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The armies were to capture Passchendaele Ridge and advance on Roulers and Thourout, to cut the railway supplying the German garrisons holding the Western Front north of Ypres and the Belgian coast. An attack by the Fourth Army would then begin on the coast, combined with Operation Hush (including an amphibious landing) in support of the main advance to the Netherlands frontier. On 13 May, Haig appointed General Hubert Gough to command the Ypres operation and the coastal force; Macmullen gave Gough the GHQ 1917 plan the next day. Entente offensive preparations Gough held meetings with his Corps commanders on 6 and 16 June where the third objective of the GHQ 1917 plan, which included the German Wilhelm Stellung (third line), was added to the first and second objectives to be taken on the first day. A fourth objective was also given for the first day but was only to be attempted opportunistically, in places where the German defence had collapsed. Gough intended to use five divisions from the Second Army, nine divisions and one brigade from the Fifth Army and two divisions from the French First Army (1re Armée). Gough planned a preparatory bombardment from 16–25 July. The Second Army was to create the impression of a more ambitious attack beyond Messines Ridge, by capturing outposts in the Warneton line. The Fifth Army was to attack along a front of approximately 14,000 yards (13,000 m), running from Klein Zillebeke in the south to the Ypres–Staden railway in the north, with the French First Army on the northern flank attacking with two divisions, from the boundary with the XIV Corps north to the flooded area just beyond Steenstraat. The infantry trained on a replica of the German trench system, built using information from aerial photographs and trench raids. Specialist platoons were given additional training on methods to destroy German pillboxes and blockhouses. The attack was not a breakthrough attempt, for the German fourth-line defensive position (the Flandern I Stellung), lay 10,000–12,000 yards (9,100–11,000 m) behind the front line, well beyond the fourth objective (red line).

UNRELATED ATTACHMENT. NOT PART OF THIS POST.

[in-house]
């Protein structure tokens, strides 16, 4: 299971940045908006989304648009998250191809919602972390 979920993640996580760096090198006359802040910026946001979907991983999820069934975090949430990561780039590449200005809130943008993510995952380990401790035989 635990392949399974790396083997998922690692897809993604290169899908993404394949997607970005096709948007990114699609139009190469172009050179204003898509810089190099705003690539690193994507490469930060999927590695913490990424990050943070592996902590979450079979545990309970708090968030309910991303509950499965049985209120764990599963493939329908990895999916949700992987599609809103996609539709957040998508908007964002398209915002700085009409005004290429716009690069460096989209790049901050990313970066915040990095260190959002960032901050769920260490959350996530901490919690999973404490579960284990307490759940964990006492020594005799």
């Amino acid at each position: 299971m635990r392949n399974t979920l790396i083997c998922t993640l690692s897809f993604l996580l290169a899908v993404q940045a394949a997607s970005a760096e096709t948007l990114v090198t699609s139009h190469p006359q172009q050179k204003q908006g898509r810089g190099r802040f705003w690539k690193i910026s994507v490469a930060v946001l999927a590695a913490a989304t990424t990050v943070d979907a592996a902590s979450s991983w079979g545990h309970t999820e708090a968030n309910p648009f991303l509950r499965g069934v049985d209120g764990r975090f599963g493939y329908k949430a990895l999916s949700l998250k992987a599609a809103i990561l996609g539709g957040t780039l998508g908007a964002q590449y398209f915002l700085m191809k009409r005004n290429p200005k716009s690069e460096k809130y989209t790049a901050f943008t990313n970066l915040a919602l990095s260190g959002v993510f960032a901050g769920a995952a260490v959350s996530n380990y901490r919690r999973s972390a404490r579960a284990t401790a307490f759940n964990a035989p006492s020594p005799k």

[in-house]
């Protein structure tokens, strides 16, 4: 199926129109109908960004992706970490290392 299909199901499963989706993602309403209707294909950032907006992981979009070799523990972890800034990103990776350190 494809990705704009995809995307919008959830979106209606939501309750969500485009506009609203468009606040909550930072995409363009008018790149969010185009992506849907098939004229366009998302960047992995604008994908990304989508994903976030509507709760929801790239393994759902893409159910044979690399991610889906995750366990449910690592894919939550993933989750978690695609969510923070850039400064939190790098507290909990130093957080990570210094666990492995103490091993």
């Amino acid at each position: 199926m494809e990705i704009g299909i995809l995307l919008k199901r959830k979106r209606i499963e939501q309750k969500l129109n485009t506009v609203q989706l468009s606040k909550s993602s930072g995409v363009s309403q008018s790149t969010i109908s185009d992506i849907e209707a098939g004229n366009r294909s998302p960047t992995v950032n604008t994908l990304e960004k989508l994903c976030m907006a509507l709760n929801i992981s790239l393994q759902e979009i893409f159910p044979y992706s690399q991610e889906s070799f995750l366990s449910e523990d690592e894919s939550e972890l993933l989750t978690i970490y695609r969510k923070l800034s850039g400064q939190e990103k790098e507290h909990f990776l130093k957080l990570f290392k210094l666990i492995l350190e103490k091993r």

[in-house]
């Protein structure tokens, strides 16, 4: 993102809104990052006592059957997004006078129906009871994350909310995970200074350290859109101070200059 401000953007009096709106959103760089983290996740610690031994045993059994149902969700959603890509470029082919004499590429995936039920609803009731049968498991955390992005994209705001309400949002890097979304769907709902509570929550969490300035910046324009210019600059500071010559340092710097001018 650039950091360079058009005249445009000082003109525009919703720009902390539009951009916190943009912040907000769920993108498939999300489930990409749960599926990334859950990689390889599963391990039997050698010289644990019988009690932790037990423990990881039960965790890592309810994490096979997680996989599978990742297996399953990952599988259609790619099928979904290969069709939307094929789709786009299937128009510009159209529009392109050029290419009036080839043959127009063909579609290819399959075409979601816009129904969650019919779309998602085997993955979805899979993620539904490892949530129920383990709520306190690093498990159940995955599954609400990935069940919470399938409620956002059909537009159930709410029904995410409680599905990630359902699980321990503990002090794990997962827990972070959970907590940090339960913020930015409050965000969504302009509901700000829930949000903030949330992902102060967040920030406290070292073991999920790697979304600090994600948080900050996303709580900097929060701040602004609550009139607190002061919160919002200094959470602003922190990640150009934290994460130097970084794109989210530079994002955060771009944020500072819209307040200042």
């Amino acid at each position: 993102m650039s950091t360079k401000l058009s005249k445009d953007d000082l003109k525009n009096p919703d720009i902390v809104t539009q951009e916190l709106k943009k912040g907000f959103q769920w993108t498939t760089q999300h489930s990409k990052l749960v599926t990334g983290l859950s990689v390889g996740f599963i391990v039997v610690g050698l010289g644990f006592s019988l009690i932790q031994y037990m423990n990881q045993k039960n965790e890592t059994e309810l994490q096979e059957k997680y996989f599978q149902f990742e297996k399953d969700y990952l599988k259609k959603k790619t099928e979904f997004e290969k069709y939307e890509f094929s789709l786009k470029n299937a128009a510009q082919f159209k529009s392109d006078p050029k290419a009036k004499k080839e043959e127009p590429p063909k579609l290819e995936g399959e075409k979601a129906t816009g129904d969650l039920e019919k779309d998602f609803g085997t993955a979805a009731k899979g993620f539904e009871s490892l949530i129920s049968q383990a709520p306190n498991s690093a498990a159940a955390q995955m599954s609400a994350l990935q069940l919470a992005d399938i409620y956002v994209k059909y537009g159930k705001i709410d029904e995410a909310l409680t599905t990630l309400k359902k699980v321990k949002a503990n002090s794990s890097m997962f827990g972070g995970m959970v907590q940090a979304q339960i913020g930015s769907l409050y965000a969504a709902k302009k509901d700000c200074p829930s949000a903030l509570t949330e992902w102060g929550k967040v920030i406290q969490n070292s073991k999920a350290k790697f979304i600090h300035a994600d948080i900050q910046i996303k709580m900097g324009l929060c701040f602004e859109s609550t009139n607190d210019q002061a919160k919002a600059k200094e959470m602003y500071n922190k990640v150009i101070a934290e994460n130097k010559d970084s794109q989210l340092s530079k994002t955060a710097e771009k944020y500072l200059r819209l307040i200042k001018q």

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>The armies were to capture Passchendaele Ridge and advance on Roulers and Thourout, to cut the railway supplying the German garrisons holding the Western Front north of Ypres and the Belgian coast. An attack by the Fourth Army would then begin on the coast, combined with Operation Hush (including an amphibious landing) in support of the main advance to the Netherlands frontier. On 13 May, Haig appointed General Hubert Gough to command the Ypres operation and the coastal force; Macmullen gave Gough the GHQ 1917 plan the next day. ⇒方面軍は、パッシェンデール・リッジを攻略して、ルーラーとツールートに向かって進軍し、イープル北やベルギー沿岸の西部戦線を占拠しているドイツ駐屯軍に供給している鉄道を切断することになっていた。それから、第4方面軍による攻撃を沿岸で始めて、オランダ国境への主要な進軍を支持して「ハッシュ作戦行動」(陸海空共同の上陸を含む)と結合される手はずであった。5月13日に、ヘイグはヒューバート・ゴフ将軍にイープル活動と沿岸の軍団を指揮するよう任命した。その翌日マクミューレンがGHQ 1917年計画をゴフに伝えた。 >Entente offensive preparations Gough held meetings with his Corps commanders on 6 and 16 June where the third objective of the GHQ 1917 plan, which included the German Wilhelm Stellung (third line), was added to the first and second objectives to be taken on the first day. A fourth objective was also given for the first day but was only to be attempted opportunistically, in places where the German defence had collapsed. ⇒協商国軍の攻勢準備 ゴフは6月6日と16日に彼の部隊指揮官との会談を開き、第1日目に実行されるものとして、ドイツ軍のウィルヘルム陣地(第3戦線)を含むGHQ 1917年計画の第3標的を第1、第2標的に加えた。ドイツ軍守備隊が崩壊した場所では、第4標的も1日目に組み込まれたが、それはもっぱら状況を見て試みられることになっていた。 >Gough intended to use five divisions from the Second Army, nine divisions and one brigade from the Fifth Army and two divisions from the French First Army (1re Armée). Gough planned a preparatory bombardment from 16–25 July. The Second Army was to create the impression of a more ambitious attack beyond Messines Ridge, by capturing outposts in the Warneton line. ⇒ゴフは、フランス軍の第2方面軍から5個師団を、第5方面軍から9個師団と1個旅団を、第1師団から2個師団を、それぞれ集めて使うつもりであった。ゴフは7月16–25日に予備爆撃を予定した。第2方面軍はヴァルネトン戦線の前哨基地を攻略することによって、メッシネス・リッジを越える、より野心的な攻撃の印象を作り出すことにしていた。 >The Fifth Army was to attack along a front of approximately 14,000 yards (13,000 m), running from Klein Zillebeke in the south to the Ypres–Staden railway in the north, with the French First Army on the northern flank attacking with two divisions, from the boundary with the XIV Corps north to the flooded area just beyond Steenstraat. The infantry trained on a replica of the German trench system, built using information from aerial photographs and trench raids. Specialist platoons were given additional training on methods to destroy German pillboxes and blockhouses. ⇒第5方面軍は、南のクライン・ズィレベケから北のイープル–シュターデン鉄道までを通して、およそ14,000ヤード(13,000m)の前線に沿って攻撃するとともに、北側面のフランス第1方面軍は、2個師団をもって、第XIV部隊担当の国境線から北のシュテーンシュトラートを越えた冠水地域までを攻撃することになっていた。歩兵連隊は航空写真と塹壕急襲からの情報を使って、レプリカ上で攻撃訓練をした。(そのうちの)専門小隊はドイツ軍のピルボックスと要塞を破壊するための方法に関して、さらなる訓練が施された。 >The attack was not a breakthrough attempt, for the German fourth-line defensive position (the Flandern I Stellung), lay 10,000–12,000 yards (9,100–11,000 m) behind the front line, well beyond the fourth objective (red line). ⇒攻撃は全面突破の試みではなかったが、それというのも、ドイツ軍の第4防御戦線の陣地(フランドル第I陣地)は、第4標的(赤線部)を十分に越えて、最前線の10,000–12,000ヤード(9,100–11,000m)背後に位置していたからであった。

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